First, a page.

Researchers test remotely operated implantable drug delivery devices on the ISS

From Novartis to Lamborghini, Alessandro Grattoni and the Houston Methodist Research Institute have partnered with big names to leverage the International Space Station (ISS) U.S. National Laboratory for space-based research and technology development with important benefits back on Earth.

Grattoni, professor and chair of the Department of Nanomedicine at the Houston Methodist Research Institute, currently leads a team developing the next generation of implantable drug delivery systems for the prevention and treatment of chronic diseases. Their latest investigation launches to the ISS on SpaceX's 23rd Commercial Resupply Services (CRS) mission. This time, they will be testing an advanced implantable drug delivery device that can be remotely operated, which allows for the controlled distribution of a drug inside the body on demand.

To validate the new technology, the team will make use of a new autonomous research platform called the Faraday Research Facility developed by ProXopS, LLC, an ISS National Lab Commercial Service Provider. If the technology demonstration is successful, the remotely operated device could open new doors for telemedicine and personalized therapeutic treatments on Earth and provide new capabilities for medical research in space.

Grattoni's technology has evolved over several years and multiple spaceflights. An initial microgravity experiment in 2016 that modeled the diffusion of fluids through nanochannels developed into a passively operated, prototype drug delivery implant. Pharmaceutical giant Novartis later collaborated with Grattoni's team to test this system in a mouse model onboard the ISS. Based on the team's success, a third spaceflight experiment in 2019 in partnership with supercar manufacturer Automobili Lamborghini tested carbon fiber composites for aerospace applications. These results may also one day help to identify new advanced materials for biomedical devices.

Implantable drug delivery systems are designed to automatically deliver precise doses of medication at targeted delivery sites in a patient's body. While previous versions of Grattoni's system operated passively-;the initial device utilized specially calibrated nanochannel membranes to modulate the diffusion rate-;the latest version features a remote control that can be operated through an application installed on a smartphone or laptop. This advance provides the ability to remotely stop and start the flow of medication and control the precise dosage on command.

Having an implant that allows you to modulate drug release and change drug-release profiles over time really opens up a spectrum of opportunities that goes from clinical developments to potentially expanded resources for research and fundamental science."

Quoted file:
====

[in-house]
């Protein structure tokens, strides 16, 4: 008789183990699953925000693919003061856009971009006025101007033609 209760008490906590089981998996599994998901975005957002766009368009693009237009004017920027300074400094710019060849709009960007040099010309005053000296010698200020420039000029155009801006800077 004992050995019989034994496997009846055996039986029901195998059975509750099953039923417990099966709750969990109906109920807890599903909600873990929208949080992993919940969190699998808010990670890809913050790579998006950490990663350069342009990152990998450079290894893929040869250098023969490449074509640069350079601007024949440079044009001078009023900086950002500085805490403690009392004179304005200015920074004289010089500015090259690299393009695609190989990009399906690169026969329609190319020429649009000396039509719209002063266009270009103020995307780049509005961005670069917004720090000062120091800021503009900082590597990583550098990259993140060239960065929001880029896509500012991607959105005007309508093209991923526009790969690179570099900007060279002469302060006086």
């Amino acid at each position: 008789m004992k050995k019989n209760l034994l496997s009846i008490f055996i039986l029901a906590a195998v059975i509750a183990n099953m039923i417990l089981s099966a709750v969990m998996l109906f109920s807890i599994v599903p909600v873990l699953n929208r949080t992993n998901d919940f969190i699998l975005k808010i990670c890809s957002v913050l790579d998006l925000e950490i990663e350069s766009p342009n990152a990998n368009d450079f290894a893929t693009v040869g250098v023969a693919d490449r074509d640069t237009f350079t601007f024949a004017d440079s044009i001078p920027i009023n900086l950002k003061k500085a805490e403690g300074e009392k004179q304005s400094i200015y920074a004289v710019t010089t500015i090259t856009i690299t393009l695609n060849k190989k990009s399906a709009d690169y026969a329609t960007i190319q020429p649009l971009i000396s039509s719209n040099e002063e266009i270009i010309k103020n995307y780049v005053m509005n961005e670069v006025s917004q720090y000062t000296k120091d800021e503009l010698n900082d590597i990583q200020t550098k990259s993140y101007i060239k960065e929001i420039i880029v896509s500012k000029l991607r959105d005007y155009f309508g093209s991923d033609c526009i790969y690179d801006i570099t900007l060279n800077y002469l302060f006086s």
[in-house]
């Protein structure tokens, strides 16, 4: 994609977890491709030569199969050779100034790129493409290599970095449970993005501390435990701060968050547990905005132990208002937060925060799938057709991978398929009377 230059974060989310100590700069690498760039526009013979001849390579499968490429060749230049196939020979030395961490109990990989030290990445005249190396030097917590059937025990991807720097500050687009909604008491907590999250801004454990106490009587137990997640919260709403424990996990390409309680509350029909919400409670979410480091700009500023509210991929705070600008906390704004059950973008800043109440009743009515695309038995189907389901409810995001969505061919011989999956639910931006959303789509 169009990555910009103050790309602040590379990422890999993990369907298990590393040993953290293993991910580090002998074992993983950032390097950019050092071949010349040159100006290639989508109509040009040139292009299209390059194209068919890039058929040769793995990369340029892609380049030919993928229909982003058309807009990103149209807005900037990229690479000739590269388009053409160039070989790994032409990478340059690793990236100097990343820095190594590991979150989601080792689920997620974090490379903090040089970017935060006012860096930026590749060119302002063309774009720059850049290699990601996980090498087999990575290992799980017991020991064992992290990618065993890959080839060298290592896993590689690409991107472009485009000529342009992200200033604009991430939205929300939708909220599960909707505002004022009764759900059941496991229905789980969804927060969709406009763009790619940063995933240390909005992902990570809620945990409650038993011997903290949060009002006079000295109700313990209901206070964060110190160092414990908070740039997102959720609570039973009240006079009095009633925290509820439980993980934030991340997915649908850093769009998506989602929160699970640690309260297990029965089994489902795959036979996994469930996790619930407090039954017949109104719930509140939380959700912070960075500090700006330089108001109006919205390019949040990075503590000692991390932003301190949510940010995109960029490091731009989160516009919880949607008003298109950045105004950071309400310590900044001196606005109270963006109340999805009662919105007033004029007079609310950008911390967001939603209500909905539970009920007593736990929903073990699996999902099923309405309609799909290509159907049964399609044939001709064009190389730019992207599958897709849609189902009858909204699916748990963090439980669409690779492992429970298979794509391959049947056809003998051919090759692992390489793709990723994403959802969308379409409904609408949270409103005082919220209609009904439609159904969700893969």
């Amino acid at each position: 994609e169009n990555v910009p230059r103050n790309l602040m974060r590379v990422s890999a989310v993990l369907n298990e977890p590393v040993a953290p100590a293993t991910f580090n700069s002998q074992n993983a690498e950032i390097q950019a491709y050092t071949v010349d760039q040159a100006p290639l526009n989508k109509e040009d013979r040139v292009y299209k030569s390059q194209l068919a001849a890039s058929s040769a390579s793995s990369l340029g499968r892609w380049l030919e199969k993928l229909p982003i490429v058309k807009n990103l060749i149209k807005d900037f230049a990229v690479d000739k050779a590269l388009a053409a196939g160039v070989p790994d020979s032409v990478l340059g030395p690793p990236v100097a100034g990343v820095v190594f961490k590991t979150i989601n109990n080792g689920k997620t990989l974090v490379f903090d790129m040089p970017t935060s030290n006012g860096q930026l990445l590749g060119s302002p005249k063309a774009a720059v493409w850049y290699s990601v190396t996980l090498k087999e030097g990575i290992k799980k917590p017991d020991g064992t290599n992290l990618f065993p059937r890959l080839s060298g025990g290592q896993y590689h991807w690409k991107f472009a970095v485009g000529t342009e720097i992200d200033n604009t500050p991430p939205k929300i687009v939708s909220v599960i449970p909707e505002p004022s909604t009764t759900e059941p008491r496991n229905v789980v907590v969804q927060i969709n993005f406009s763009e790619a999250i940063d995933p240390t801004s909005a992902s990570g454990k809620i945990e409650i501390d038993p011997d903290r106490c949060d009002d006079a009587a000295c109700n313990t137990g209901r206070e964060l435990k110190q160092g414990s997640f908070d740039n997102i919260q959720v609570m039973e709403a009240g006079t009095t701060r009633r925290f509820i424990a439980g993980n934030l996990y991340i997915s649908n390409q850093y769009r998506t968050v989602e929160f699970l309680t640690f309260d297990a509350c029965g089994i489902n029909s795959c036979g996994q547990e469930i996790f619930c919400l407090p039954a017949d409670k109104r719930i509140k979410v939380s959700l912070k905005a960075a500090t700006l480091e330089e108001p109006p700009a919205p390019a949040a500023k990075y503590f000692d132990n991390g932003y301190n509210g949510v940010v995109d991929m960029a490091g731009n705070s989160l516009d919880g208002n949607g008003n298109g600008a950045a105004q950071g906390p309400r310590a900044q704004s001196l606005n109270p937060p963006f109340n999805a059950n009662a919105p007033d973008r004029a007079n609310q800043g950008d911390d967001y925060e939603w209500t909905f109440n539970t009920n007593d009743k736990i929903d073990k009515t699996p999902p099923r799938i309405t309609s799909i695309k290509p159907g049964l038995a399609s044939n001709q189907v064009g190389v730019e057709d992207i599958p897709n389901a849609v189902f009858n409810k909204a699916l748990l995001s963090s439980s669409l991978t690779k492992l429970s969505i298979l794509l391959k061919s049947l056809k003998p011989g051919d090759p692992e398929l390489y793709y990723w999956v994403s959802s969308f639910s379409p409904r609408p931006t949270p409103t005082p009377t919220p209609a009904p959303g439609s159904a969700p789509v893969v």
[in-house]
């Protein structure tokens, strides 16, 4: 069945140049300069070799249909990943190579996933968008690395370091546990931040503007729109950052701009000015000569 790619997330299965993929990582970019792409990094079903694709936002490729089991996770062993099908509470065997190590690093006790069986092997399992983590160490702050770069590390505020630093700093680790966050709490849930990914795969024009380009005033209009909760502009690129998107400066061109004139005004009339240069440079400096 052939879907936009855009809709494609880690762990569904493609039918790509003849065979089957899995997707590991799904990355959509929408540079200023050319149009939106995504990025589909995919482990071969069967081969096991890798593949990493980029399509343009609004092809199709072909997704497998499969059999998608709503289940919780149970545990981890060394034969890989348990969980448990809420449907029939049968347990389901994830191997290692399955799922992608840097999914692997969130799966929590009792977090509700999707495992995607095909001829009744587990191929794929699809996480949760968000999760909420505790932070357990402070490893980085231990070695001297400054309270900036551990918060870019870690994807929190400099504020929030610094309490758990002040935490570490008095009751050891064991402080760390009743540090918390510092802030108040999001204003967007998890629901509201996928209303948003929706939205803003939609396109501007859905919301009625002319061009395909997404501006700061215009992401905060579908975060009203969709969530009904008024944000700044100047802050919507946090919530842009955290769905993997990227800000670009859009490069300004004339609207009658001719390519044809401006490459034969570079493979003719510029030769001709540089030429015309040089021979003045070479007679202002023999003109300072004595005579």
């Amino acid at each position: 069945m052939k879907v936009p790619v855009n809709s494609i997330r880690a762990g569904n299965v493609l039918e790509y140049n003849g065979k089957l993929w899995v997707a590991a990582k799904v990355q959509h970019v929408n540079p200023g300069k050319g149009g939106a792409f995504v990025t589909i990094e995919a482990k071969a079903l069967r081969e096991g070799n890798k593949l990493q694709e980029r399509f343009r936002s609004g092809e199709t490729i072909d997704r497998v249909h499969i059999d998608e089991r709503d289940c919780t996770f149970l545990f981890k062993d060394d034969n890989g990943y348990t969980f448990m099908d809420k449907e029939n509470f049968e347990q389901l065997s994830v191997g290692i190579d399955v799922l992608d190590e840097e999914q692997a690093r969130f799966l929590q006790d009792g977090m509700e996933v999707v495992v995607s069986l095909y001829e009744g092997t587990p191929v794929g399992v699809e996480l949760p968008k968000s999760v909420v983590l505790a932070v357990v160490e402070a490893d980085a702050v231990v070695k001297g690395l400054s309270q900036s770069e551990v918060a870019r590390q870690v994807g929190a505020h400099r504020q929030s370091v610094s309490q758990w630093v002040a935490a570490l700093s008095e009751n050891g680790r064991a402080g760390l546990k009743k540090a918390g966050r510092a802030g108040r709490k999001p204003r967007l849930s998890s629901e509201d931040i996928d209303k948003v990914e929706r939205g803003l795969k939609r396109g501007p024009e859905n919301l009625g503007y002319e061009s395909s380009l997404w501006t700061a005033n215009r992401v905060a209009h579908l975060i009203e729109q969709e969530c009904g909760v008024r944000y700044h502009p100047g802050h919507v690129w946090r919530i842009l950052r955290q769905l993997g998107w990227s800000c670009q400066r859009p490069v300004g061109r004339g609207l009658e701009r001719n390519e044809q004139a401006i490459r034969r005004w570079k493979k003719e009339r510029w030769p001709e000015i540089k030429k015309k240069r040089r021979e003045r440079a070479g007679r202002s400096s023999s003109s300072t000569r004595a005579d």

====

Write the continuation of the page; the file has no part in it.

Alessandro Grattoni, Professor and Chair, Department of Nanomedicine, Houston Methodist Research Institute

Among the hopeful uses of the new device is to streamline rodent research onboard the ISS. The system could allow more complex drug regimens that would not be feasible even with extensive crew interaction, while also reducing stress on animals, Grattoni said.

Grattoni's team will use the new Faraday Research Facility to validate the device's remote capabilities on station. The autonomous research platform will house a suite of the implantable devices, stored for test operation in sealed saline tubes, and will allow the team to remotely put the units through their paces from the ground via the station's internet connection. If successful, a future spaceflight experiment could validate operation of the system in rodents on station.

The experiment will double as a test for the ProXopS platform. With a capacity for up to 12 remotely operated "microlab" investigations, the Faraday Research Facility could soon provide a customizable and cost-effective way to transport, command, control, and return spaceflight investigations.

"We are excited to support this mission with the Faraday Research Platform. Grattoni's comprehensive research in drug delivery systems has a lot of promise that will ultimately improve the quality of life on our planet and beyond," said ProXopS managing partner Chad Brinkley.

Grattoni's remote implantable system has potential for telemedicine on Earth, where it could help patients who lack easy access to medical clinics, and for future astronauts on long-term space exploration missions. It also could someday help treat diseases that respond better to therapeutics administered at certain times of the day, like hypertension, rheumatoid arthritis, and sleep disorders.

"Whatever we do on the research level, we're doing it with the intention of making good use of it in a clinical setting," Grattoni said. "This really is an enabling technology platform for a broad series of experiments, from testing new therapeutics to exploring biological effects of different compounds."


The opinions expressed here are the views of the writer and do not necessarily reflect the views and opinions of News Medical.
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